Megan and I bought our home in June of 2005.  For nine years, it was “our” home.  I had the outdoor spaces...lawn care, gardening, the garage, and landscaping were all mine to take care of and shape into something I enjoyed.  Megan had the inside.  Knick-knacks and decorations, paint colors, organization, and general decor were hers.  


The system worked.  I’m not exactly an interior designer, and she wasn’t exactly a farmer.  We both appreciated and enjoyed what each other had done with their respective spaces, and there weren’t any conflicts.  We complimented each other well.

It would be all too easy to just “mothball” what she had done with the inside of the house.  Her decor was pretty much set already when she died.  We hadn’t been talking about doing anything in particular with paint or furniture before the transplant rejection set in, so I was content that she was happy with what she had done up to that point.

To be honest, I didn’t really care what her “style” was.  It was clean and consistent…”Americana”.  Wall hangings with rudimentary, simple houses, in varying shades of dark blue and maroon.  Resin figurines resembling carved wood, without detailed faces.  Small tapestries that looked like faux needlepoint.  It was “homey”, simple, and it all matched.  


Then, there were the holidays.  Christmas was the big one.  We had no less than 10 large plastic bins, stuffed to the gills with Christmas decorations, plus at least two dozen ceramic houses, three more large boxes of ornaments for the two different trees we put up (one in the basement, and one in the living room).  Snowman and Santa themed covers for the dining room chairs, and countless strings of outdoor lights and extension cords.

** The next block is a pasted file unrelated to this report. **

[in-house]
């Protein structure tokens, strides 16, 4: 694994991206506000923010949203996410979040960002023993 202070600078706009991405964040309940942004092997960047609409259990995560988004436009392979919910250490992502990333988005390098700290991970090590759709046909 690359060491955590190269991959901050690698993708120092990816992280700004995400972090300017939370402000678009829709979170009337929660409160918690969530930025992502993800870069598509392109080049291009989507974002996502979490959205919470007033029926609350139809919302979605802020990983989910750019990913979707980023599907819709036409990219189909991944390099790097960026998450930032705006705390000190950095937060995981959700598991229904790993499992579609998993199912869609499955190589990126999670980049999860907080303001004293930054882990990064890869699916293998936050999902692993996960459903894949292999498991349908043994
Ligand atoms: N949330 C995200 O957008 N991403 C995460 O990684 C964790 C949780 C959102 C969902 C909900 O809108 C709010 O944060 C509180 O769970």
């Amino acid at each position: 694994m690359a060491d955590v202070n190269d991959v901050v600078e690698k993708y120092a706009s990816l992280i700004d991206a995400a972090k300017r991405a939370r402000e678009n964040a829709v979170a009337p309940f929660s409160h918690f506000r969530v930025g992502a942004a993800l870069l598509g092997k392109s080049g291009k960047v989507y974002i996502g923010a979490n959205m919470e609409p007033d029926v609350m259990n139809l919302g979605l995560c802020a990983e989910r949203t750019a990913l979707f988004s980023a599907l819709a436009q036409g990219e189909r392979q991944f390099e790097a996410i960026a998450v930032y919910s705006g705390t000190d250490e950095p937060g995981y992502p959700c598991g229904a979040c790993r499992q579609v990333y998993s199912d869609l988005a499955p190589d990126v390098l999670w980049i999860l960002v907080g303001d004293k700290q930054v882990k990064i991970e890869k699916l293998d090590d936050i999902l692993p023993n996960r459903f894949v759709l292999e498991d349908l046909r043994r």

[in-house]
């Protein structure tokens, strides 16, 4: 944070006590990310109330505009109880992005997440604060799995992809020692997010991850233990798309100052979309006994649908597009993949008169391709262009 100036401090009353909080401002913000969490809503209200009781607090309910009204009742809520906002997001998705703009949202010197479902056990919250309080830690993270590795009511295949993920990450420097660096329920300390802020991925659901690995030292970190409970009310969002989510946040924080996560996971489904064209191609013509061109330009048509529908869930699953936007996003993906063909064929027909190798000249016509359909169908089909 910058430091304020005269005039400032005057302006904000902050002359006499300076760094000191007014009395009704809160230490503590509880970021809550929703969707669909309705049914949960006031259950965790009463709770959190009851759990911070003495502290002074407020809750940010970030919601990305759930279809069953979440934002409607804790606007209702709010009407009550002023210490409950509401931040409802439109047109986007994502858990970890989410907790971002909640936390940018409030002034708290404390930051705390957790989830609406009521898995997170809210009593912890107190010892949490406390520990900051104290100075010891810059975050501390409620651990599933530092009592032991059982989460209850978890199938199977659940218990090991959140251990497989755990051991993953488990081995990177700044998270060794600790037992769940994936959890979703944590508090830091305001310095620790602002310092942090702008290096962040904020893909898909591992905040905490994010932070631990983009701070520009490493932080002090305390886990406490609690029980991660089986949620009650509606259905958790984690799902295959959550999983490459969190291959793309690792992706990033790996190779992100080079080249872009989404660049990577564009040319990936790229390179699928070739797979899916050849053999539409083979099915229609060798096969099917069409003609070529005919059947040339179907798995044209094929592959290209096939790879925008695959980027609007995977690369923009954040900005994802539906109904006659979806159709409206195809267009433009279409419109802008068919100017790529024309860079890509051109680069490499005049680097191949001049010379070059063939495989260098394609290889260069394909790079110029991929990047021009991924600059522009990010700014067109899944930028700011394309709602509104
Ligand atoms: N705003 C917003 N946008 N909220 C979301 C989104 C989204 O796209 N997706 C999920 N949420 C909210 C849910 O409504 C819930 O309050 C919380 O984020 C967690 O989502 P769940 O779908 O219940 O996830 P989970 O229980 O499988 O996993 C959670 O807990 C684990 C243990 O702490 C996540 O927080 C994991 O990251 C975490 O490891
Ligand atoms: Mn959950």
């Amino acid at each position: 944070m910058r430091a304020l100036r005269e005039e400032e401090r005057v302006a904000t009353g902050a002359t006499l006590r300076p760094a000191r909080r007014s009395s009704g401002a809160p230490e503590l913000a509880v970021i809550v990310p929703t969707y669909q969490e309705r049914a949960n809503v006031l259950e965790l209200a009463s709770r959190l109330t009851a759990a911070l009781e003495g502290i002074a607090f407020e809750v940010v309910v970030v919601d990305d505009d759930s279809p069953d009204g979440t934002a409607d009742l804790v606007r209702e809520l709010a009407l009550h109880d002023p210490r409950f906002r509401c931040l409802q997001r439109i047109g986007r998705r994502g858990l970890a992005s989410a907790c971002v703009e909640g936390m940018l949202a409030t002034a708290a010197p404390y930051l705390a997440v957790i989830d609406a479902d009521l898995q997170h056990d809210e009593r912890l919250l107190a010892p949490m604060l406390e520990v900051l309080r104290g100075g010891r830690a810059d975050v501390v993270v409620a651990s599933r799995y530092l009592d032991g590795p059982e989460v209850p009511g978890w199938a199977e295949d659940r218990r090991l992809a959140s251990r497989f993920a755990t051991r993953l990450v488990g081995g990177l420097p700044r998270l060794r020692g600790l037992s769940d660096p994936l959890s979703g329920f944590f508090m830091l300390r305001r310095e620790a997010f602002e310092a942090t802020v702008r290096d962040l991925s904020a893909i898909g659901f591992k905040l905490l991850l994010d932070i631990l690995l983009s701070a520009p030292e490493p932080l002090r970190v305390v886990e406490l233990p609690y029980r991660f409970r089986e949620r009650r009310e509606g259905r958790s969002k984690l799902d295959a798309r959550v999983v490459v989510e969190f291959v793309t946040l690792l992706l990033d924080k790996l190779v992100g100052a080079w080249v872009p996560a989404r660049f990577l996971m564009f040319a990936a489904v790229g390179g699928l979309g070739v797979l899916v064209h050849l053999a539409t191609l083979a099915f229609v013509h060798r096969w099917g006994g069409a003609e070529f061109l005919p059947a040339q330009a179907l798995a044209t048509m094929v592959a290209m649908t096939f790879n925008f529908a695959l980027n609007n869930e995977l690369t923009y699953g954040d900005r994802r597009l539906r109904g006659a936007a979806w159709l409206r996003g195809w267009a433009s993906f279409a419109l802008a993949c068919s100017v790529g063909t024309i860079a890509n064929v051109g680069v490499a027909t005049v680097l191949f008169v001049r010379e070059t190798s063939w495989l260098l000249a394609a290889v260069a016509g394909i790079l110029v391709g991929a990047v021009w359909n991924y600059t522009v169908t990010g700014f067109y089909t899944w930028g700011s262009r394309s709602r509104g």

Halloween and Easter followed closely behind in the sheer amount of “stuff” we had.  When you’ve lived together for over a decade, you tend to accumulate things to fill the space you have.  


We have 1,000 square feet of floor space, and roughly 3,000 square feet of “stuff”


Megan loved and enjoyed it though.  The house is small enough that it is easy to take care of, yet just big enough that you could fit any decor you wanted inside.  It’s “cozy” to say the least, but it worked for us, and I never protested.  


But something changed after she died.  It took some time, but I started to project some of my own “style” into the house.  I didn’t make it a bachelor pad, but I decided to use the top shelf of the china closet, where she had dozens of figurines, for my beer glass collection (don’t judge me).  I moved a few of the family pictures from the wall of the living room to our upstairs hallway.  I rearranged some furniture, and put some plain black curtains up in the kitchen.  Bit by bit, I started to put my own style into the interior of the home.


Then along came Sarah.  Since she’s moved to Ohio, and spent more time in the house, there was always a bit of anxiety that she would want to make the space “hers”, which could mean tossing everything that Megan had done and starting fresh.  I’m sure this isn’t something that only I considered.  Megan’s parents are here, a lot.  They come to visit Shelby at least weekly, if not more, and having some of the things that Megan placed still around may bring them a small bit of connection to their late daughter.  


It is apparent though that Sarah’s style is very close to mine.  It’s totally different than what Megan and I had.  Both inside and outside of the house, we discuss what we would like to do, hang, install, place, plant, and color.  Shelby gets a lot of input.  There is no “you get the inside, I’ll take the outside” agreement here.  Most importantly, although Megan and her styles don’t line up, she respects and considers every single piece of Megan that is here.  Nothing is being tossed, stored, or otherwise gotten rid of without careful analysis of the meaning behind it, and how it may merge with her own decor.  


It’s both odd, and comforting at the same time.  It has become just as much “our” home as when Megan and I lived here.  That is something that had been lacking since late 2014.  It no longer felt like a home, but rather a “house”.  It was simply the shelter that Shelby and I lived in.  As little changes have continued to occur though, ones that the three of us are making together, it has become our home.  One that has renewed life and love for those both here, and gone.    .  


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